Three weeks after he began working as a recruiter, Joe Ankus of Fort Lauderdale was hired by a Florida bank to find a bilingual regulatory banking attorney from a top law firm and school. Sixteen years later, he still hasn’t filled that position.
Happily for employers and job candidates, most searches don’t take that long. Placing one attorney a month is a typical rate, Ankus says.
But for those hiring and those seeking to be hired, selecting the right recruiter is as tricky as finding a job or an employee. Research and interviews are essential. Personal networking pays off. And the right fit takes time.
“There are so many bad recruiters,” says Ankus, executive director of the National Association of Legal Search Consultants. Employers and candidates should ask friends and business associates for recommendations, check references and search the Internet. They also should ask for the names of the recruiter’s clients.
Job candidates should meet the recruiter in person, says NALSC president Marina Sirras of New York City. “I have met people I would not present to my clients, even though the resumé looked great.”
And recruiters should meet employers. “A firm has a personality. You can only sense that and get to know that when you visit them,” says Sirras.
Employers need to ensure that a recruiter would be a good spokesperson, says Stacy Humphries, a principal with MS Legal Search in Houston. “You want to make sure that the recruiter has credibility in the marketplace and will communicate well about what your firm is looking for.”
KEEP TABS ON THAT RESUMÉ
Candidates should insist on confidentiality. “A person should not let their resumé go anywhere without a recruiter identifying” where it’s going, says Annette Amato, president and owner of Amato Legal Search in Ellicott City, Md.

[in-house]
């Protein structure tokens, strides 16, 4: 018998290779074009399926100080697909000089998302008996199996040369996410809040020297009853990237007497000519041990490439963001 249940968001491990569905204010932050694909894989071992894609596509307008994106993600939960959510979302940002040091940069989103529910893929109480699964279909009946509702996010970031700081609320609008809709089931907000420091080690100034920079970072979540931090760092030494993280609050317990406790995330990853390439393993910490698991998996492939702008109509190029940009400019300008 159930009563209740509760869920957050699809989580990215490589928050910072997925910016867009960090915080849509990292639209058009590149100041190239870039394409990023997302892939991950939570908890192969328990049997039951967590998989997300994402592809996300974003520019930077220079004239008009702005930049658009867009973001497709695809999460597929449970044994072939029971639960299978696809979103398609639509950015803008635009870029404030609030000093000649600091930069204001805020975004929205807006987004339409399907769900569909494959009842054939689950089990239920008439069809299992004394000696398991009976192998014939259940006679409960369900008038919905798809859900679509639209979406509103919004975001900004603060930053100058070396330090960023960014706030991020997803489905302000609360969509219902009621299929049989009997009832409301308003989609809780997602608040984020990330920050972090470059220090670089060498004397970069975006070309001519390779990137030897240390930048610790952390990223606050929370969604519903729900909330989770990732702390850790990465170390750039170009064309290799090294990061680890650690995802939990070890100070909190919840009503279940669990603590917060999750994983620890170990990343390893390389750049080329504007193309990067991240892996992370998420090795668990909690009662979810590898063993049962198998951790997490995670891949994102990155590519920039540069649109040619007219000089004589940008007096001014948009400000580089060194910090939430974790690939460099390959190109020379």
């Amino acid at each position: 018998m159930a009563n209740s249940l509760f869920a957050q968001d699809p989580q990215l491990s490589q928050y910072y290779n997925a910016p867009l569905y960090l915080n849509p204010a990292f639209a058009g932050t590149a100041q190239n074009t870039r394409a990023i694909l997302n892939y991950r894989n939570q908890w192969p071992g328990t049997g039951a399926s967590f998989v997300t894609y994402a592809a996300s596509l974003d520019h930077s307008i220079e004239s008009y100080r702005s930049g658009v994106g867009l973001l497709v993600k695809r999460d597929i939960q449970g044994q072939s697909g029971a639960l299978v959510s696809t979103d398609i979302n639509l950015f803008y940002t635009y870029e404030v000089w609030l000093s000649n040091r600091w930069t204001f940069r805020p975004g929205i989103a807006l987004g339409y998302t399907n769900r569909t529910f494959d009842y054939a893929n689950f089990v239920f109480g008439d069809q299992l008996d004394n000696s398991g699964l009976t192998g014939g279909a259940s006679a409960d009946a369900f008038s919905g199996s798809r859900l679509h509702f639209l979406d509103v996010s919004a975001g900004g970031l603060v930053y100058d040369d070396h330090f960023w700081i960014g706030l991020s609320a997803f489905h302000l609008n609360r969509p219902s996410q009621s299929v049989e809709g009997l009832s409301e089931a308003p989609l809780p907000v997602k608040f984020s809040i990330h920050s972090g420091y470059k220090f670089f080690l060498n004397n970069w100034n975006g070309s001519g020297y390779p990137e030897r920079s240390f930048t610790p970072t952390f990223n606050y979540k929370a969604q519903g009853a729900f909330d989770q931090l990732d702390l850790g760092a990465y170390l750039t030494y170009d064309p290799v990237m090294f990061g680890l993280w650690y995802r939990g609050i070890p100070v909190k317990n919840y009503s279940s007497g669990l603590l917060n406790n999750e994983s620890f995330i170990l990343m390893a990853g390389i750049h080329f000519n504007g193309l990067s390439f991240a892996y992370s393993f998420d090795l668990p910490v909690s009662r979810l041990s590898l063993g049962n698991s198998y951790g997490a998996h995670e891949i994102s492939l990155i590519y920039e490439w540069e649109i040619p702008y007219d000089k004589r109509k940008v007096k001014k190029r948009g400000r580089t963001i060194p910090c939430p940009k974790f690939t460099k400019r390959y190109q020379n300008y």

And recruiters should promise not to send a resumé without a candidate’s approval. “Nine times out of 10 the candidate is doing it in a confidential manner. They need to keep control over the process,” Amato says.
Candidates may not want their resumés to go to firms with partners who know partners at their current firms, she says. Also, job candidates who work with multiple recruiters need to be sure their resumés are not sent to the same employer twice, says Amato. “You want to avoid recruiters who are going to shoot your resumé around the law community,” Humphries adds.
If recruiters blanket the community with a resumé, a candidate may receive rejection letters from firms that don’t even have openings, Humphries says. Thus, when an opening does come up and the candidate sends a new resumé, the firm’s records may indicate that the candidate already was rejected—and the candidate is rejected again.
When job candidates meet with a recruiter, they should dress well, be prepared for tough questions, and have their resumés, references, writing samples and law school transcripts on hand in digital and print formats. Recruiters often check candidates’ academic records, even if job seekers have practiced for years.
Candidates should ask whether the recruiter will provide timely and full disclosure about job information such as firm culture, money, hours and the specific type of work.
For their part, recruiters should provide interview feedback, resumé advice and help in identifying other opportunities. They also can help negotiate deals.
And good recruiters will tell candidates when they should forgo working with a headhunter. For instance, job seekers with weak credentials shouldn’t turn to a recruiter. “Ninety percent of my revenue comes from the top 10 percent of the class,” Ankus says.
Employers, on the other hand, should make sure that a recruiter who has just placed a new hire won’t turn around and raid their staff.
Employers also should check fees, exclusive rights and guarantees. Some recruiters charge employers a contingent fee, while others work on a retainer. For employers, a six-month, pro-rated guarantee is standard, says Amato.
For more information, log on to nalsc.org.